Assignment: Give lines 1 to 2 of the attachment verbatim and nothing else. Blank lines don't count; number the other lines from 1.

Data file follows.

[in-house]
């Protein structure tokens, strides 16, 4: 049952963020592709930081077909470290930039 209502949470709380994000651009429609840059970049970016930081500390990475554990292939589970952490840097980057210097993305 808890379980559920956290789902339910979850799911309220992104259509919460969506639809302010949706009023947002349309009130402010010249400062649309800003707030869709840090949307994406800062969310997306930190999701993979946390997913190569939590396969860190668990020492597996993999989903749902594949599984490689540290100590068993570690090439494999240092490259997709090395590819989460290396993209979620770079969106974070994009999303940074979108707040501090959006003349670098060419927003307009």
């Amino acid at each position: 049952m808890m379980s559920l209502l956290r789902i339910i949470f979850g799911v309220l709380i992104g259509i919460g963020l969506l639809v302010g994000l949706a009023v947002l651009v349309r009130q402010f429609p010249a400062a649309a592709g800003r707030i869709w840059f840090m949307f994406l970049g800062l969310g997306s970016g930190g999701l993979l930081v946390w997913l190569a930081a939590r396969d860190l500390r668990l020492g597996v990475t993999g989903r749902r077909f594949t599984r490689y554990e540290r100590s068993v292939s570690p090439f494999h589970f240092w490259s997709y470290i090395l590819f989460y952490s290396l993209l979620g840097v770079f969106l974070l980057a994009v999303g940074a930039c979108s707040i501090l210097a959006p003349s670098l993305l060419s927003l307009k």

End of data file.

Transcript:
[in-house]
């Protein structure tokens, strides 16, 4: 049952963020592709930081077909470290930039 209502949470709380994000651009429609840059970049970016930081500390990475554990292939589970952490840097980057210097993305 808890379980559920956290789902339910979850799911309220992104259509919460969506639809302010949706009023947002349309009130402010010249400062649309800003707030869709840090949307994406800062969310997306930190999701993979946390997913190569939590396969860190668990020492597996993999989903749902594949599984490689540290100590068993570690090439494999240092490259997709090395590819989460290396993209979620770079969106974070994009999303940074979108707040501090959006003349670098060419927003307009």